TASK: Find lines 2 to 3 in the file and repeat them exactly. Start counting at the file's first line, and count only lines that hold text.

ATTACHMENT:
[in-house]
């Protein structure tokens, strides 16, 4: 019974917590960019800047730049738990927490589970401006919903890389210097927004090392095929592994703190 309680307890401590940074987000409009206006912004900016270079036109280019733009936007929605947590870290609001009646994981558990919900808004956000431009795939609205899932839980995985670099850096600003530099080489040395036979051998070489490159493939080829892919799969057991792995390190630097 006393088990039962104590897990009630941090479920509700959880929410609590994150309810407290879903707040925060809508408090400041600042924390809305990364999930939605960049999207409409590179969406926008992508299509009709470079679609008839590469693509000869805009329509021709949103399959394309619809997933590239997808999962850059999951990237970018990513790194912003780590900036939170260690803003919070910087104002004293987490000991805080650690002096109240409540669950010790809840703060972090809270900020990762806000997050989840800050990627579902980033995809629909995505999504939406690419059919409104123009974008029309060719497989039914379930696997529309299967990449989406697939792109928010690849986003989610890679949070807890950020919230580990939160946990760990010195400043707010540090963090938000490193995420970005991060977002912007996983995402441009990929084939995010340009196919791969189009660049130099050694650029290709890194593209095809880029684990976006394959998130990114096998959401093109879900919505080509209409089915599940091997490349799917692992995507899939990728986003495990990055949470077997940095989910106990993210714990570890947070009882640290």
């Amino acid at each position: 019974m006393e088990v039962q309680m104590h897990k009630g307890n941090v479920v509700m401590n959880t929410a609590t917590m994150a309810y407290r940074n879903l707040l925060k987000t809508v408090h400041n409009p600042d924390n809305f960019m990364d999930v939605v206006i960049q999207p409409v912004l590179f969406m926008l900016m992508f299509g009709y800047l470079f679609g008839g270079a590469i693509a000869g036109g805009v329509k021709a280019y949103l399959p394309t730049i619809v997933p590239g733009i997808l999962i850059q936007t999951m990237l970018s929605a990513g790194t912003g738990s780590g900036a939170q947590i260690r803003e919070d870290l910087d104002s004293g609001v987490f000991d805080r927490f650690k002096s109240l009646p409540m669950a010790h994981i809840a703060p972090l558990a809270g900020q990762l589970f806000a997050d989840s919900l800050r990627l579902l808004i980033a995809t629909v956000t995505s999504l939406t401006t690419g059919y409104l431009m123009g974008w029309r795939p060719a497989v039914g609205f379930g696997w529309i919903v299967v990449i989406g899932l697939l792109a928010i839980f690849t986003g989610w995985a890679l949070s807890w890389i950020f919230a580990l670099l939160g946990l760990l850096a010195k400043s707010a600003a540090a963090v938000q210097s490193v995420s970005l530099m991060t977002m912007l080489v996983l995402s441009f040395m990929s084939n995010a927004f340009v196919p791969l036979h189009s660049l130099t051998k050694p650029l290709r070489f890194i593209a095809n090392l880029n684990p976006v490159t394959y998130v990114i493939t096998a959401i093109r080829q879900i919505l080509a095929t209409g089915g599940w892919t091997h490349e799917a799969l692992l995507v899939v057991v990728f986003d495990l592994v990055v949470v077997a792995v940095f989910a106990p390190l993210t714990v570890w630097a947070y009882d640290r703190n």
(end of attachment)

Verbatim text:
């Protein structure tokens, strides 16, 4: 019974917590960019800047730049738990927490589970401006919903890389210097927004090392095929592994703190 309680307890401590940074987000409009206006912004900016270079036109280019733009936007929605947590870290609001009646994981558990919900808004956000431009795939609205899932839980995985670099850096600003530099080489040395036979051998070489490159493939080829892919799969057991792995390190630097 006393088990039962104590897990009630941090479920509700959880929410609590994150309810407290879903707040925060809508408090400041600042924390809305990364999930939605960049999207409409590179969406926008992508299509009709470079679609008839590469693509000869805009329509021709949103399959394309619809997933590239997808999962850059999951990237970018990513790194912003780590900036939170260690803003919070910087104002004293987490000991805080650690002096109240409540669950010790809840703060972090809270900020990762806000997050989840800050990627579902980033995809629909995505999504939406690419059919409104123009974008029309060719497989039914379930696997529309299967990449989406697939792109928010690849986003989610890679949070807890950020919230580990939160946990760990010195400043707010540090963090938000490193995420970005991060977002912007996983995402441009990929084939995010340009196919791969189009660049130099050694650029290709890194593209095809880029684990976006394959998130990114096998959401093109879900919505080509209409089915599940091997490349799917692992995507899939990728986003495990990055949470077997940095989910106990993210714990570890947070009882640290």
């Amino acid at each position: 019974m006393e088990v039962q309680m104590h897990k009630g307890n941090v479920v509700m401590n959880t929410a609590t917590m994150a309810y407290r940074n879903l707040l925060k987000t809508v408090h400041n409009p600042d924390n809305f960019m990364d999930v939605v206006i960049q999207p409409v912004l590179f969406m926008l900016m992508f299509g009709y800047l470079f679609g008839g270079a590469i693509a000869g036109g805009v329509k021709a280019y949103l399959p394309t730049i619809v997933p590239g733009i997808l999962i850059q936007t999951m990237l970018s929605a990513g790194t912003g738990s780590g900036a939170q947590i260690r803003e919070d870290l910087d104002s004293g609001v987490f000991d805080r927490f650690k002096s109240l009646p409540m669950a010790h994981i809840a703060p972090l558990a809270g900020q990762l589970f806000a997050d989840s919900l800050r990627l579902l808004i980033a995809t629909v956000t995505s999504l939406t401006t690419g059919y409104l431009m123009g974008w029309r795939p060719a497989v039914g609205f379930g696997w529309i919903v299967v990449i989406g899932l697939l792109a928010i839980f690849t986003g989610w995985a890679l949070s807890w890389i950020f919230a580990l670099l939160g946990l760990l850096a010195k400043s707010a600003a540090a963090v938000q210097s490193v995420s970005l530099m991060t977002m912007l080489v996983l995402s441009f040395m990929s084939n995010a927004f340009v196919p791969l036979h189009s660049l130099t051998k050694p650029l290709r070489f890194i593209a095809n090392l880029n684990p976006v490159t394959y998130v990114i493939t096998a959401i093109r080829q879900i919505l080509a095929t209409g089915g599940w892919t091997h490349e799917a799969l692992l995507v899939v057991v990728f986003d495990l592994v990055v949470v077997a792995v940095f989910a106990p390190l993210t714990v570890w630097a947070y009882d640290r703190n």